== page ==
Course Hero. "The Adventures of Tom Sawyer Study Guide." Course Hero. 17 May 2017. Web. 24 Sep. 2018. <https://www.coursehero.com/lit/The-Adventures-of-Tom-Sawyer/>.
Course Hero. (2017, May 17). The Adventures of Tom Sawyer Study Guide. In Course Hero. Retrieved September 24, 2018, from https://www.coursehero.com/lit/The-Adventures-of-Tom-Sawyer/
(Course Hero, 2017)
Course Hero. "The Adventures of Tom Sawyer Study Guide." May 17, 2017. Accessed September 24, 2018. https://www.coursehero.com/lit/The-Adventures-of-Tom-Sawyer/.
Course Hero, "The Adventures of Tom Sawyer Study Guide," May 17, 2017, accessed September 24, 2018, https://www.coursehero.com/lit/The-Adventures-of-Tom-Sawyer/.
Tom reports to Aunt Polly to let her know the chore is done. Not surprisingly, she doubts him. When she sees that the work is completed, she praises Tom and rewards him with an apple and an "improving lecture" and quote from the Bible. Tom also steals a doughnut on the way out and throws a clod of dirt at Sid in revenge for pointing out the thread to Aunt Polly.
In good spirits, Tom heads to the public square to meet his friends for a game of war. He and his friend Joe Harper each lead one "army." After their game Tom leaves and sees Becky Thatcher for the first time in the garden of a school friend. Becky is Tom's love interest from this moment forward, and he tries to impress her by performing a series of gymnastic maneuvers while ignoring her. She tosses a pansy to him before going inside. Tom is in such a good mood when he returns home that Aunt Polly's lecture for "clodding" Sid and her knuckle raps for stealing sugar do not lessen his happiness. Sid is not punished for the same crime.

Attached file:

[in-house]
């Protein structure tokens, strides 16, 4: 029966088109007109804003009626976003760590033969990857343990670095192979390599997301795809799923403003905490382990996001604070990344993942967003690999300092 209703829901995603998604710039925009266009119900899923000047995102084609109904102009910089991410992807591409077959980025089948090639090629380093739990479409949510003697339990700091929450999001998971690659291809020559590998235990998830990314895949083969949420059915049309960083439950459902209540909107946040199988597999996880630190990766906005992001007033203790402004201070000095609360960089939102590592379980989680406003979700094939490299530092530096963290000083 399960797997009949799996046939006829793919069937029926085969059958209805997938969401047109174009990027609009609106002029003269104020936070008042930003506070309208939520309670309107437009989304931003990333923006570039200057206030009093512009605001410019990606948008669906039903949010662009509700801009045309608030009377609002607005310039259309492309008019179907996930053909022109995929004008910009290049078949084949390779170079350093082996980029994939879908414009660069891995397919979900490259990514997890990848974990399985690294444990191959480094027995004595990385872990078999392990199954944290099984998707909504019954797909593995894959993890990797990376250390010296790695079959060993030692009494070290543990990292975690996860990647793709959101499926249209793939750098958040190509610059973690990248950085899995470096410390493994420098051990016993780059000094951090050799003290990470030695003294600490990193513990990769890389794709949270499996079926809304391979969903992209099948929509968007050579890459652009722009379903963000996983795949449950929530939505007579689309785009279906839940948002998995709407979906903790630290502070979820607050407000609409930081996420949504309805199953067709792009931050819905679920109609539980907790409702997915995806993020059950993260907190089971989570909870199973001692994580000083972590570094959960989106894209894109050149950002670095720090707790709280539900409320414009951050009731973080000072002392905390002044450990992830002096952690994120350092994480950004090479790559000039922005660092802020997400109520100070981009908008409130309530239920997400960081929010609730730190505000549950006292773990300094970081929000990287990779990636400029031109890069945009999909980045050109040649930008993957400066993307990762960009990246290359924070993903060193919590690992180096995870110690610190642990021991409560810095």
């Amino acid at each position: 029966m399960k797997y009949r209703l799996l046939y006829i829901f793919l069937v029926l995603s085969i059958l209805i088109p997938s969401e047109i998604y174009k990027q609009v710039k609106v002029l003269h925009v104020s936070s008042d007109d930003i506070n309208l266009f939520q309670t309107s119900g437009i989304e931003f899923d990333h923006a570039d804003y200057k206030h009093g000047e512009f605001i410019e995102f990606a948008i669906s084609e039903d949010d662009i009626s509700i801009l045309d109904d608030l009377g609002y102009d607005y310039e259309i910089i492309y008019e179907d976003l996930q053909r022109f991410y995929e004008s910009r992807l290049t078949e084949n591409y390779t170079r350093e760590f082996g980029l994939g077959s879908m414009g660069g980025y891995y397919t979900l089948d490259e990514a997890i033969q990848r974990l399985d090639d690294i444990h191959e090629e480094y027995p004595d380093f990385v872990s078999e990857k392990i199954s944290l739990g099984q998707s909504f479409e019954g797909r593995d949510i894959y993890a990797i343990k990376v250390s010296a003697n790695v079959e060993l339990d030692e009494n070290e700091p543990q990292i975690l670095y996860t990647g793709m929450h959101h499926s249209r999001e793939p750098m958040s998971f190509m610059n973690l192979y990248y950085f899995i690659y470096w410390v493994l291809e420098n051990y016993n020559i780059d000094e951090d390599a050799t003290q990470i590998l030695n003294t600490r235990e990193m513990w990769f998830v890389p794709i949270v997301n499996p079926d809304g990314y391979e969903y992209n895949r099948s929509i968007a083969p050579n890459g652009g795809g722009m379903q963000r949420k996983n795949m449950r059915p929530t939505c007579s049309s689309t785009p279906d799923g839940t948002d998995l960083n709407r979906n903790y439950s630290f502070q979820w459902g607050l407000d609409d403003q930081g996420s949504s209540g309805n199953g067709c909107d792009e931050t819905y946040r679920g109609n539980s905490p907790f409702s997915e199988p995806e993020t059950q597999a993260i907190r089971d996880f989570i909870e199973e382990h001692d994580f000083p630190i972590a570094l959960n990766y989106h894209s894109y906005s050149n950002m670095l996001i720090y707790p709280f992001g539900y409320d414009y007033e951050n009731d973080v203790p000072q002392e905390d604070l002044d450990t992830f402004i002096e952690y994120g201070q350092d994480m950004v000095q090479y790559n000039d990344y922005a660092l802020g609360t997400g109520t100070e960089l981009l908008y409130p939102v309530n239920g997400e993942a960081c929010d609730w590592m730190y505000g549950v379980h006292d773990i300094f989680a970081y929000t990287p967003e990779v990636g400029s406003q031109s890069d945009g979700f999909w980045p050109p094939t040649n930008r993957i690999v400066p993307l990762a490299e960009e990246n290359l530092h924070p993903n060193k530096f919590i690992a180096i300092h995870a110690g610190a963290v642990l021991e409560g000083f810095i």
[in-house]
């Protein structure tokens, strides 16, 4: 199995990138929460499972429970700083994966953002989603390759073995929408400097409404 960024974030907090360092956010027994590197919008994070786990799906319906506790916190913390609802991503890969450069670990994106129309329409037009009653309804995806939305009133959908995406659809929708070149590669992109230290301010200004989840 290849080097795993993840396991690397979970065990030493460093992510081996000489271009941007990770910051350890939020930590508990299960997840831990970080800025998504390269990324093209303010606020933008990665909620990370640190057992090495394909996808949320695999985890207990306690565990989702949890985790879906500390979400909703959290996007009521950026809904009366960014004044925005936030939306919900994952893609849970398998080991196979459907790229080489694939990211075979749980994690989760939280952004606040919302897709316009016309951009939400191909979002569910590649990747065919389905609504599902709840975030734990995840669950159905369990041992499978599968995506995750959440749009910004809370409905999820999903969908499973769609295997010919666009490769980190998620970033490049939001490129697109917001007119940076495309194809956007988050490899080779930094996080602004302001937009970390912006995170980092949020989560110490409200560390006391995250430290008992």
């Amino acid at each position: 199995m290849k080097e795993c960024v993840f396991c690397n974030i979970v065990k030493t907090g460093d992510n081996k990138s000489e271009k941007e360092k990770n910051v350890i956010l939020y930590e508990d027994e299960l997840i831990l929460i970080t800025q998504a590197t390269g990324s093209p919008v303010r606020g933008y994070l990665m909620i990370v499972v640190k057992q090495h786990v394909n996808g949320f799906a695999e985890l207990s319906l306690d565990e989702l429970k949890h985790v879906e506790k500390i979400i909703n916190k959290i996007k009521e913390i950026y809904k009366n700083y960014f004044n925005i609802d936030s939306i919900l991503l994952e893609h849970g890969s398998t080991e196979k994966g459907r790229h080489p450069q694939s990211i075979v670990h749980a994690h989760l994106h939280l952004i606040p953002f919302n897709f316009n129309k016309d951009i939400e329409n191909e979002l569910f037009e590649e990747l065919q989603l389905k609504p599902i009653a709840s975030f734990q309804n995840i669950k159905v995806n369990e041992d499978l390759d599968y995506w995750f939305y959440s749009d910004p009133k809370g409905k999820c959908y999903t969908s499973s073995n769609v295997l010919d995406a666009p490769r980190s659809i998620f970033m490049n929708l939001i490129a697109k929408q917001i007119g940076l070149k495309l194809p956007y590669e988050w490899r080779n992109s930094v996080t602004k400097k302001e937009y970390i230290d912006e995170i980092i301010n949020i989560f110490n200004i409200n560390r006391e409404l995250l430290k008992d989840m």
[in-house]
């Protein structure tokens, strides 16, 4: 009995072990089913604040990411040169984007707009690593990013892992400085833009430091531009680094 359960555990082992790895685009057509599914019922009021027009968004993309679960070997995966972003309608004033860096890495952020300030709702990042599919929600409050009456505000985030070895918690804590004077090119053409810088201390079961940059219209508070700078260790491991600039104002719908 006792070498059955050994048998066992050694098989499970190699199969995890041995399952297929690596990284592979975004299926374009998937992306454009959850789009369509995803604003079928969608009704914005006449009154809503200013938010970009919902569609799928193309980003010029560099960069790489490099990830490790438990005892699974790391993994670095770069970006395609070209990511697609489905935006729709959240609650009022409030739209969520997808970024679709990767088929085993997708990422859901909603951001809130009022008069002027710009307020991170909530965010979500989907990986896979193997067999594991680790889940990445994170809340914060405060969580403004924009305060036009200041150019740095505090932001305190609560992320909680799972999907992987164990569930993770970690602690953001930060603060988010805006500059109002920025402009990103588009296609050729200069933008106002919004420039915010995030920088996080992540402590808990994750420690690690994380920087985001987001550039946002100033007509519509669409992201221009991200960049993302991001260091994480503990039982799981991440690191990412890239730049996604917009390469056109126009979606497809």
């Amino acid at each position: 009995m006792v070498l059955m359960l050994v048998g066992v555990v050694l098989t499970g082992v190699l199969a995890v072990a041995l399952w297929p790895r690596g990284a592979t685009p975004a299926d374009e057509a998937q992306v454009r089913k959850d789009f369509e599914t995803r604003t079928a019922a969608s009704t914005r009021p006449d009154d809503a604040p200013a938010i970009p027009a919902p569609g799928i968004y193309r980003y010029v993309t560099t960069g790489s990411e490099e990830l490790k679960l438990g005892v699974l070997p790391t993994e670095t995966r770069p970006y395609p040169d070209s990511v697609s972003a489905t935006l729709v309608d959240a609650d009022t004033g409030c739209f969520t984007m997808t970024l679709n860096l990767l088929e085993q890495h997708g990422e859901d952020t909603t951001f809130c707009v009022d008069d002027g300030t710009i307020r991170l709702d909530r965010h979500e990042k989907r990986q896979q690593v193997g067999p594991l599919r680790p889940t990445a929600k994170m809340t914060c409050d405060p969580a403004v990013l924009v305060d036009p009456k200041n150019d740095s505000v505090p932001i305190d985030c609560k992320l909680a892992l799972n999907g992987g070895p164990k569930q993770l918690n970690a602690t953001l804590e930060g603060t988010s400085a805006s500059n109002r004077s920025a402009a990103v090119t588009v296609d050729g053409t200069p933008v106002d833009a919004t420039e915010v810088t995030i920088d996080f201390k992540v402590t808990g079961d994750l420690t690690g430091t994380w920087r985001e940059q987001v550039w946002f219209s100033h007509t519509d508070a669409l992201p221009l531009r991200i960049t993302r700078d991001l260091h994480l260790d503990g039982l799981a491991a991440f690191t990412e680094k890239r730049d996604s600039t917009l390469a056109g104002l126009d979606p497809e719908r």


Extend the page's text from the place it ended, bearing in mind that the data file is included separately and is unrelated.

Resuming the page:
Once Aunt Polly is no longer in the room, Sid again steals sugar, but this time he breaks the bowl. Aunt Polly assumes Tom is guilty and strikes him for it. When he points out that he's innocent, she pauses for a moment before asserting that he was surely guilty of something else she didn't know.
As with the incident with the shirt collar in Chapter 1, both the clodding and the sugar-stealing are also drawn from Twain's own life. Twain wrote, "Henry never stole sugar. He took it openly from the bowl. His mother knew he wouldn't take sugar when she wasn't looking, but she had her doubts about me. Not her doubts, either. She knew very well that I would." Twain goes on to explain that on the day when Henry broke the sugar bowl, he waited and "allowed the silence to work." However, instead of having a chance to say that Henry was to blame, Twain's silence was greeted by his mother striking him. When he pointed out his innocence, his mother—like Aunt Polly in the novel—noted, "It isn't any matter. You deserve for something you've done that I didn't know about; and if you haven't done it, why then you deserve for something that you're going to do."
Aunt Polly is presented as someone who is susceptible to deception but also shrewd when it comes to Tom's behavior, as Becky is later in the novel. She is aware that Tom lies and regularly makes choices that lead to trouble, but she also continues to trust in his goodness.